The first electric light — called an electric arc — was made in 1800 by Humphry Davy, an English scientist. In 1878, the English physicist Sir Joseph Wilson Swan demonstrated new electric lamps in Newcastle, England. Then in 1879, after experimenting with thousands of different filaments, American inventor Thomas Alva Edison created an oxygen-free bulb that glowed for up to 40 hours, and he eventually produced a bulb that could glow for over 1500 hours. William David Coolidge invented the incandescent bulb in 1910 — the bulb that revolutionized the world. Russian scientist Oleg Vladimirovich Losev invented LED lighting technology in the mid-1920s, though he was not credited for his invention until well after his death. Last, but not least, Ed Hammer (employed at the time by General Electric) invented the first compact fluorescent bulb (CFL) in the 1970s.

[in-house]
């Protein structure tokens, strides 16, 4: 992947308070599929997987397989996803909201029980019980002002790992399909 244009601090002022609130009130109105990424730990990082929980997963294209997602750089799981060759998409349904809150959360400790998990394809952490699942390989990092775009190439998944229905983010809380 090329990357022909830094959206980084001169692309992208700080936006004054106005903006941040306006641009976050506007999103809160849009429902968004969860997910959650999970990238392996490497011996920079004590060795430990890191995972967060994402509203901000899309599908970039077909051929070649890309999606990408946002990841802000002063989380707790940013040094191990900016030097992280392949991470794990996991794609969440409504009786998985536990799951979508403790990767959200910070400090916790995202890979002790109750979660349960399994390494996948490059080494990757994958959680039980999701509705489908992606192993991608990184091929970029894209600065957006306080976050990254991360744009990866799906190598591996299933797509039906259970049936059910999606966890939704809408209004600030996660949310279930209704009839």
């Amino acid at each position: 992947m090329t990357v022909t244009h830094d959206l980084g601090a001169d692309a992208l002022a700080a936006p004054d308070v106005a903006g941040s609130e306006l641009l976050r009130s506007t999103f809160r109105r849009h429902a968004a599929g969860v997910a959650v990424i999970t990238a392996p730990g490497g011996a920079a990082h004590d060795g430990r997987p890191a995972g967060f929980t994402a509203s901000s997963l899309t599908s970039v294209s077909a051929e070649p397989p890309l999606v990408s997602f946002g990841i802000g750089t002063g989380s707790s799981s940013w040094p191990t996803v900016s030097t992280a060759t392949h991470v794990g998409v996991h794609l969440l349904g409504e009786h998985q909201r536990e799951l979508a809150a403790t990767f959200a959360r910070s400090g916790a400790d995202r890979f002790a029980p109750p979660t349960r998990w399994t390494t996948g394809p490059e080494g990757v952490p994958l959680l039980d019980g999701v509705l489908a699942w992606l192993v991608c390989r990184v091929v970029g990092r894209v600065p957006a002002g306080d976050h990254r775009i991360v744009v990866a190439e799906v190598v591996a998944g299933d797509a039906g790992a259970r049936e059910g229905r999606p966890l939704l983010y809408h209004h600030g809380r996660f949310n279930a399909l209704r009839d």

Information Sources: enchantedlearning.com, newscientist.com, and cnet.com
Did You Know?Thomas Edison was an advocate for renewable energy.
“We are like tenant farmers chopping down the fence around our house for fuel when we should be using Nature’s inexhaustible sources of energy — sun, wind, and tide. . . . I’d put my money on the sun and solar energy. What a source of power! I hope we don’t have to wait until oil and coal run out before we tackle that.”
— Thomas Edison, inventor (1847–1931)